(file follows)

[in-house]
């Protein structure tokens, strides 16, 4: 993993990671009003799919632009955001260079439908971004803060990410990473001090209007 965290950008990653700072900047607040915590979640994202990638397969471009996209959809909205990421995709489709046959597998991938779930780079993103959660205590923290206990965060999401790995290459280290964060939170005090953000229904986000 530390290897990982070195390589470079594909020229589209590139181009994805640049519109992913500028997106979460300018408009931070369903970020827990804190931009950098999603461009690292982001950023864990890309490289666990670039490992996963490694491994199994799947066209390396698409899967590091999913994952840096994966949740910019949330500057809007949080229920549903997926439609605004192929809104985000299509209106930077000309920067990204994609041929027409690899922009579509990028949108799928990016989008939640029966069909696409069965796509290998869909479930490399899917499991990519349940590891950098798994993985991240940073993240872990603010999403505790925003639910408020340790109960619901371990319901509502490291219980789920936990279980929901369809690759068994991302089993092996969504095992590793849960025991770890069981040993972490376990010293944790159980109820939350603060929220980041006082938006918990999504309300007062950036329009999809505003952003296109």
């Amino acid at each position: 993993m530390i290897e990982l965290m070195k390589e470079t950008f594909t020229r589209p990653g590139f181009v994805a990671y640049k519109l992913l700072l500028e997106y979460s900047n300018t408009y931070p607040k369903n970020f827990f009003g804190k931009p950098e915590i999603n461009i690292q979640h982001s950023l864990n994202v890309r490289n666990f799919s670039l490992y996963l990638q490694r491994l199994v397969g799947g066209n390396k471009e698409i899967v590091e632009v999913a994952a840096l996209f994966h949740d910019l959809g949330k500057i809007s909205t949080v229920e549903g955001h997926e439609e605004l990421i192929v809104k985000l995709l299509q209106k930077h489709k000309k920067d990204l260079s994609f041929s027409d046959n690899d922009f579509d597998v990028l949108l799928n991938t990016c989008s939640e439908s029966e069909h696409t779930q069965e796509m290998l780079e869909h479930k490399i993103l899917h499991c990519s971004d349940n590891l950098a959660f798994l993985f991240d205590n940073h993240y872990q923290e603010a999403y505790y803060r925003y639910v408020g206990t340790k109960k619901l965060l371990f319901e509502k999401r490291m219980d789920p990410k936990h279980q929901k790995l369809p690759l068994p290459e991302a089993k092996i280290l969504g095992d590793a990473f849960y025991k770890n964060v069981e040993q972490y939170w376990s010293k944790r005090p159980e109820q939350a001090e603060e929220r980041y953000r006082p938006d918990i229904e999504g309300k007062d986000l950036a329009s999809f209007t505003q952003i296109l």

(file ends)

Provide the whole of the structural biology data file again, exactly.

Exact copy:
[in-house]
């Protein structure tokens, strides 16, 4: 993993990671009003799919632009955001260079439908971004803060990410990473001090209007 965290950008990653700072900047607040915590979640994202990638397969471009996209959809909205990421995709489709046959597998991938779930780079993103959660205590923290206990965060999401790995290459280290964060939170005090953000229904986000 530390290897990982070195390589470079594909020229589209590139181009994805640049519109992913500028997106979460300018408009931070369903970020827990804190931009950098999603461009690292982001950023864990890309490289666990670039490992996963490694491994199994799947066209390396698409899967590091999913994952840096994966949740910019949330500057809007949080229920549903997926439609605004192929809104985000299509209106930077000309920067990204994609041929027409690899922009579509990028949108799928990016989008939640029966069909696409069965796509290998869909479930490399899917499991990519349940590891950098798994993985991240940073993240872990603010999403505790925003639910408020340790109960619901371990319901509502490291219980789920936990279980929901369809690759068994991302089993092996969504095992590793849960025991770890069981040993972490376990010293944790159980109820939350603060929220980041006082938006918990999504309300007062950036329009999809505003952003296109």
């Amino acid at each position: 993993m530390i290897e990982l965290m070195k390589e470079t950008f594909t020229r589209p990653g590139f181009v994805a990671y640049k519109l992913l700072l500028e997106y979460s900047n300018t408009y931070p607040k369903n970020f827990f009003g804190k931009p950098e915590i999603n461009i690292q979640h982001s950023l864990n994202v890309r490289n666990f799919s670039l490992y996963l990638q490694r491994l199994v397969g799947g066209n390396k471009e698409i899967v590091e632009v999913a994952a840096l996209f994966h949740d910019l959809g949330k500057i809007s909205t949080v229920e549903g955001h997926e439609e605004l990421i192929v809104k985000l995709l299509q209106k930077h489709k000309k920067d990204l260079s994609f041929s027409d046959n690899d922009f579509d597998v990028l949108l799928n991938t990016c989008s939640e439908s029966e069909h696409t779930q069965e796509m290998l780079e869909h479930k490399i993103l899917h499991c990519s971004d349940n590891l950098a959660f798994l993985f991240d205590n940073h993240y872990q923290e603010a999403y505790y803060r925003y639910v408020g206990t340790k109960k619901l965060l371990f319901e509502k999401r490291m219980d789920p990410k936990h279980q929901k790995l369809p690759l068994p290459e991302a089993k092996i280290l969504g095992d590793a990473f849960y025991k770890n964060v069981e040993q972490y939170w376990s010293k944790r005090p159980e109820q939350a001090e603060e929220r980041y953000r006082p938006d918990i229904e999504g309300k007062d986000l950036a329009s999809f209007t505003q952003i296109l």